In honor of the 30th anniversary of the Macintosh on 24 January 2014, Apple unveiled a museum-quality interactive Web site that I hope will remain available indefinitely. You’re greeted with a 3-minute Mac 30 video with brief sound bites from designers, artists, musicians, teachers, and scientists whose lives were changed by the Macintosh. The video is everything you’d expect from Apple in terms of content and top-notch production values, but it’s only the intro to an even more interesting site.
Organized as a timeline, the Mac 30 site breaks down the history of the Macintosh year by year, introducing you to someone who was drawn to the Mac in that timeframe and used it as a tool to enhance human creativity. Each year of the timeline also describes a particular model of the Mac that was released or, later on when Macs ceased to have unique names, updated in that year.
Equally as interesting as the biographies and the rundown of a particular Mac model is a visualization of what people say they did with that particular model. The usage data requires some interpretation, because it comes from another part of the site that asks what your first Mac was, and what you did with it. For instance, Tonya’s and my first Mac was a Macintosh SE, and the tasks we used it for as undergraduates at Cornell University in the late 1980s are very different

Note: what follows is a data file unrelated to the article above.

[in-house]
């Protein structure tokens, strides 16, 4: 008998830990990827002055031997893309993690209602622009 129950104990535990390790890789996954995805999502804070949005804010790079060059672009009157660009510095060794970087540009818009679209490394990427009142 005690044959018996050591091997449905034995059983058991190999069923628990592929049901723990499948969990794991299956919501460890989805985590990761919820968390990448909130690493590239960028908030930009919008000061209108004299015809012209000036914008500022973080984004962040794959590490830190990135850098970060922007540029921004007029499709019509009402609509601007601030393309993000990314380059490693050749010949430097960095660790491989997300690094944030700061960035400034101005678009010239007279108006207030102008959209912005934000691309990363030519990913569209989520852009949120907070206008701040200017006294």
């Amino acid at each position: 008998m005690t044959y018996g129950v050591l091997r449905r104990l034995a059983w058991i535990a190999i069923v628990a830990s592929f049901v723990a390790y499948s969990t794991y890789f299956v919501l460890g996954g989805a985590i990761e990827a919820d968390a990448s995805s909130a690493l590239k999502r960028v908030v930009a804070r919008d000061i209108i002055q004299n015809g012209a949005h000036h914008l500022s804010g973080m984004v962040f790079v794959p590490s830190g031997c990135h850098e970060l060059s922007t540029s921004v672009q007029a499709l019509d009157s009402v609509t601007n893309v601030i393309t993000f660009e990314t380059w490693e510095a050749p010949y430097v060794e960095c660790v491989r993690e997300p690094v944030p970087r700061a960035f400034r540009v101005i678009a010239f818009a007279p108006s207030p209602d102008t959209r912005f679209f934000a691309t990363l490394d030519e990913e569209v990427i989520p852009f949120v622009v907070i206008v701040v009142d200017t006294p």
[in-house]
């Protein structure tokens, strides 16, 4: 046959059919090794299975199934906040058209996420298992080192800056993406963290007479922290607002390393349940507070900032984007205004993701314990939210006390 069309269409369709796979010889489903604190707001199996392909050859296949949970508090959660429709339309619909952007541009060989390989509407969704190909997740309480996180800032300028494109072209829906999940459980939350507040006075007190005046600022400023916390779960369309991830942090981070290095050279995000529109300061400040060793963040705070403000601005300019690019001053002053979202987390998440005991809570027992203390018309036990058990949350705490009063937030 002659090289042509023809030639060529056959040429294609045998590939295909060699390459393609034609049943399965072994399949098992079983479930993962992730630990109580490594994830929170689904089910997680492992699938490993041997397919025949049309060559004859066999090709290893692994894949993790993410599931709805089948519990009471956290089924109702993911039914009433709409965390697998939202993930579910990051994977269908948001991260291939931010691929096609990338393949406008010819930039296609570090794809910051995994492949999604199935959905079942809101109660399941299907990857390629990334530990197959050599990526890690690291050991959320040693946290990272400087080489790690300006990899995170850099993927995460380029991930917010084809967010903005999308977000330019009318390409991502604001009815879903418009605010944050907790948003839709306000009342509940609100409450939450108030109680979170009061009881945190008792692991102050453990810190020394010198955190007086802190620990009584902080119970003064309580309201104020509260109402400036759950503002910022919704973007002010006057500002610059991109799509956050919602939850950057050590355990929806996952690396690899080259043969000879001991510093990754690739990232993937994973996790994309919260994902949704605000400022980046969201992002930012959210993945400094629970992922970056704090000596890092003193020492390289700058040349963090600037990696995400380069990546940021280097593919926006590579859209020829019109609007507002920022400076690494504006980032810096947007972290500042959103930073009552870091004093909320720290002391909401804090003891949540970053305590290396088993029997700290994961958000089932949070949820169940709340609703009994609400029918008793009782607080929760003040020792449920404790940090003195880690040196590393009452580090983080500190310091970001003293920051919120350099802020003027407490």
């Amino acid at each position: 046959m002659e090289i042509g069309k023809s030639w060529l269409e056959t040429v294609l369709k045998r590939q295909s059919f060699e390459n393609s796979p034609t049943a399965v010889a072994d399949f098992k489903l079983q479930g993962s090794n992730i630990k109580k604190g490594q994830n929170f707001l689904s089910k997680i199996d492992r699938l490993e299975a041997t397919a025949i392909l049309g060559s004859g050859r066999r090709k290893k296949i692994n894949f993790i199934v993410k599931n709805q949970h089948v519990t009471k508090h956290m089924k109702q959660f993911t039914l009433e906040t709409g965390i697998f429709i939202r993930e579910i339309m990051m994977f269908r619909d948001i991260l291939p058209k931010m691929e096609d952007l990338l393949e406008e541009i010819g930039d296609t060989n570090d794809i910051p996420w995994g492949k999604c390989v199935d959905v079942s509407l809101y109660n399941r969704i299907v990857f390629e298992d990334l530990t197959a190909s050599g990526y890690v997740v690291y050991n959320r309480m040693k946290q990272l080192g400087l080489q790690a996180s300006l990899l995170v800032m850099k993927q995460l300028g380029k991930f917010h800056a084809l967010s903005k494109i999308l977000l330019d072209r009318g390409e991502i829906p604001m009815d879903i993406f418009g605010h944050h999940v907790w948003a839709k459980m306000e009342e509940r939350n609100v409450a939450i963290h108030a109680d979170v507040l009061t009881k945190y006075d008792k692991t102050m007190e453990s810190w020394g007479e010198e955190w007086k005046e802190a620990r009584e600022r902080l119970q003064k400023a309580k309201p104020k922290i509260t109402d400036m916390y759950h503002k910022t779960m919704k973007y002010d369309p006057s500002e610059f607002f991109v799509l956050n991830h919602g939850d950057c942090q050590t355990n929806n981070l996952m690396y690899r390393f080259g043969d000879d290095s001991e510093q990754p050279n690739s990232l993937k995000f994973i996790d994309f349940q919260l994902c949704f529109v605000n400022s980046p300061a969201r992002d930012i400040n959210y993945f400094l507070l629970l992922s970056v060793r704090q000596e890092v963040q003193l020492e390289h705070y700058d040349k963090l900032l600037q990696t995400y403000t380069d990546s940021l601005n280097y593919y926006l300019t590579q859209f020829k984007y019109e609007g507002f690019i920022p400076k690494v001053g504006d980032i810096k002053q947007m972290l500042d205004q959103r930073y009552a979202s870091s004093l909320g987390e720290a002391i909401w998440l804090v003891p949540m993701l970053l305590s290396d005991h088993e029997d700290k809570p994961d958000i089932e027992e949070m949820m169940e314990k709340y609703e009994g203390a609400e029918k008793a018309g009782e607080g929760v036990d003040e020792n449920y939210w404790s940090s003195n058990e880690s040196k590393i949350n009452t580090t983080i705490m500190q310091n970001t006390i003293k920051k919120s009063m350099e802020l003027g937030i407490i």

from how we’ve used our Macs in subsequent years. Sadly, the SE/30, my favorite Mac ever (see “The Mac Turns 25: Best Mac Ever? ,” 26 January 2009), is seemingly missing from the list (or perhaps just badly labeled, since the SE appears twice).
The choice of the featured Macs is a little surprising in places, including such oddities as the Macintosh TV in 1993 and the Twentieth Anniversary Macintosh in 1997 (thanks to Mactracker for confirming for me that it celebrated Apple’s 20th anniversary, not the Mac’s). It’s hard to imagine the Twentieth Anniversary Macintosh being anyone’s first Mac, given its near-$10,000 initial price.
The Mac 30 site also features a slider-driven visualization of how people have used Macs over time (again, with each data point being how that person used his or her first Mac), and while it’s interesting to see the size of different circles change over time, I’d love to see the data graphed differently so we could better understand the changes. Although I selected “Internet & Email” for our SE in 1987, thanks to what we did at Cornell, that category doesn’t gain a solid spot in the overview of all data until 1989 and achieves its eventual category-leading position only in 1998, but that’s a bit hard to tease out. Tellingly, “Business & Finance” makes the leaderboard in 1984, is the dominant category in 1985,
falls off in 1986 and 1987, and makes a brief return in 1988 before disappearing for good.
I presume that data is continuing to flow into the system, so hopefully the information it’s presenting will represent what was true in each year with ever-increasing accuracy. A revisit will be in order in a week or so.
Finally, there’s also an Easter Egg of sorts in the site. As iOS developer Greg Barbosa discovered, Apple created a special font containing icons of numerous Mac models. It uses a special private area for the characters, so you can’t just type the icons from the keyboard. Instead, once you install it in Font Book, you can copy and paste individual icons out.